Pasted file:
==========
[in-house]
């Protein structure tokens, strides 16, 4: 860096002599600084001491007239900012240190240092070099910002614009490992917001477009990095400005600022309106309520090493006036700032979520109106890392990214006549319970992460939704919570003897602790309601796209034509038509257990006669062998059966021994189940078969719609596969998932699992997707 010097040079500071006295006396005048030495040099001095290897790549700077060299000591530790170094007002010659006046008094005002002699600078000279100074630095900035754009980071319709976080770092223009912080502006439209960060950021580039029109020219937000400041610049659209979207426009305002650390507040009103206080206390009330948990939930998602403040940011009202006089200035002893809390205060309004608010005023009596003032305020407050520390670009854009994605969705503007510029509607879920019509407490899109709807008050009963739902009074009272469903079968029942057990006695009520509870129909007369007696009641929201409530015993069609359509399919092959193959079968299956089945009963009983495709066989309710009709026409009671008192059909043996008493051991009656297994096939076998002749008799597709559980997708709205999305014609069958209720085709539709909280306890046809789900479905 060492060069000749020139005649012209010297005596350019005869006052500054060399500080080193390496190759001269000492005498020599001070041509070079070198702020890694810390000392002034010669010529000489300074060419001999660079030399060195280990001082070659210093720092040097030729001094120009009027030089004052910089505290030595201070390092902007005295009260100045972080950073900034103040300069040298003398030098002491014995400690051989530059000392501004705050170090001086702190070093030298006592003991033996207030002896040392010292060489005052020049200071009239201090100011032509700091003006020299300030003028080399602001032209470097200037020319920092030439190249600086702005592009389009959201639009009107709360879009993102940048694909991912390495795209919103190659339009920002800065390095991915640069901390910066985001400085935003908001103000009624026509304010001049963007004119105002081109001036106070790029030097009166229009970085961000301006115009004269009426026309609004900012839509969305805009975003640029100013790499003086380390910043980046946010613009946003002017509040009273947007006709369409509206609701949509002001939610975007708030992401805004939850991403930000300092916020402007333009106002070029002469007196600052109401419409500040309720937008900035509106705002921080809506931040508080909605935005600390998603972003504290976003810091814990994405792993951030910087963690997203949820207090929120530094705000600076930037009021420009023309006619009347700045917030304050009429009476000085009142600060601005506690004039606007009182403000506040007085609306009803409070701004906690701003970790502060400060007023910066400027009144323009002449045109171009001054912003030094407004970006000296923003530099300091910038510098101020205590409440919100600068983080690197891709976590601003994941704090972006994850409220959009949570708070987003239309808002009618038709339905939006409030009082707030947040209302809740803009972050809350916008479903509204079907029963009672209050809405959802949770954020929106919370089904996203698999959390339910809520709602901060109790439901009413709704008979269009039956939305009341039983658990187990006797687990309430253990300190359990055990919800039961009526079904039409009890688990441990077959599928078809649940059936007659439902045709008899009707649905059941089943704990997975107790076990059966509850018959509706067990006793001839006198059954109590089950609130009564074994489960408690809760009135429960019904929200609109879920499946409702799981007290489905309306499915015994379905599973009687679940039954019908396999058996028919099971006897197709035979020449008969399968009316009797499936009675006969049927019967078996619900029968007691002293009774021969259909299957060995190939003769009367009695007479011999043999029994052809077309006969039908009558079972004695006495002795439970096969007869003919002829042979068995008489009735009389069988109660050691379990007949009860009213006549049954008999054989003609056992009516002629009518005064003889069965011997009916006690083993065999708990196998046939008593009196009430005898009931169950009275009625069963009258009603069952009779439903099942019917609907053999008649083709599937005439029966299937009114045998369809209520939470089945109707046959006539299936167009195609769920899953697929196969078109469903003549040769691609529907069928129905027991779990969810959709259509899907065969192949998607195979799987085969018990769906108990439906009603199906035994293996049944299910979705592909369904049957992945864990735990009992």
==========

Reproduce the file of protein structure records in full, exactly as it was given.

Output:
[in-house]
């Protein structure tokens, strides 16, 4: 860096002599600084001491007239900012240190240092070099910002614009490992917001477009990095400005600022309106309520090493006036700032979520109106890392990214006549319970992460939704919570003897602790309601796209034509038509257990006669062998059966021994189940078969719609596969998932699992997707 010097040079500071006295006396005048030495040099001095290897790549700077060299000591530790170094007002010659006046008094005002002699600078000279100074630095900035754009980071319709976080770092223009912080502006439209960060950021580039029109020219937000400041610049659209979207426009305002650390507040009103206080206390009330948990939930998602403040940011009202006089200035002893809390205060309004608010005023009596003032305020407050520390670009854009994605969705503007510029509607879920019509407490899109709807008050009963739902009074009272469903079968029942057990006695009520509870129909007369007696009641929201409530015993069609359509399919092959193959079968299956089945009963009983495709066989309710009709026409009671008192059909043996008493051991009656297994096939076998002749008799597709559980997708709205999305014609069958209720085709539709909280306890046809789900479905 060492060069000749020139005649012209010297005596350019005869006052500054060399500080080193390496190759001269000492005498020599001070041509070079070198702020890694810390000392002034010669010529000489300074060419001999660079030399060195280990001082070659210093720092040097030729001094120009009027030089004052910089505290030595201070390092902007005295009260100045972080950073900034103040300069040298003398030098002491014995400690051989530059000392501004705050170090001086702190070093030298006592003991033996207030002896040392010292060489005052020049200071009239201090100011032509700091003006020299300030003028080399602001032209470097200037020319920092030439190249600086702005592009389009959201639009009107709360879009993102940048694909991912390495795209919103190659339009920002800065390095991915640069901390910066985001400085935003908001103000009624026509304010001049963007004119105002081109001036106070790029030097009166229009970085961000301006115009004269009426026309609004900012839509969305805009975003640029100013790499003086380390910043980046946010613009946003002017509040009273947007006709369409509206609701949509002001939610975007708030992401805004939850991403930000300092916020402007333009106002070029002469007196600052109401419409500040309720937008900035509106705002921080809506931040508080909605935005600390998603972003504290976003810091814990994405792993951030910087963690997203949820207090929120530094705000600076930037009021420009023309006619009347700045917030304050009429009476000085009142600060601005506690004039606007009182403000506040007085609306009803409070701004906690701003970790502060400060007023910066400027009144323009002449045109171009001054912003030094407004970006000296923003530099300091910038510098101020205590409440919100600068983080690197891709976590601003994941704090972006994850409220959009949570708070987003239309808002009618038709339905939006409030009082707030947040209302809740803009972050809350916008479903509204079907029963009672209050809405959802949770954020929106919370089904996203698999959390339910809520709602901060109790439901009413709704008979269009039956939305009341039983658990187990006797687990309430253990300190359990055990919800039961009526079904039409009890688990441990077959599928078809649940059936007659439902045709008899009707649905059941089943704990997975107790076990059966509850018959509706067990006793001839006198059954109590089950609130009564074994489960408690809760009135429960019904929200609109879920499946409702799981007290489905309306499915015994379905599973009687679940039954019908396999058996028919099971006897197709035979020449008969399968009316009797499936009675006969049927019967078996619900029968007691002293009774021969259909299957060995190939003769009367009695007479011999043999029994052809077309006969039908009558079972004695006495002795439970096969007869003919002829042979068995008489009735009389069988109660050691379990007949009860009213006549049954008999054989003609056992009516002629009518005064003889069965011997009916006690083993065999708990196998046939008593009196009430005898009931169950009275009625069963009258009603069952009779439903099942019917609907053999008649083709599937005439029966299937009114045998369809209520939470089945109707046959006539299936167009195609769920899953697929196969078109469903003549040769691609529907069928129905027991779990969810959709259509899907065969192949998607195979799987085969018990769906108990439906009603199906035994293996049944299910979705592909369904049957992945864990735990009992």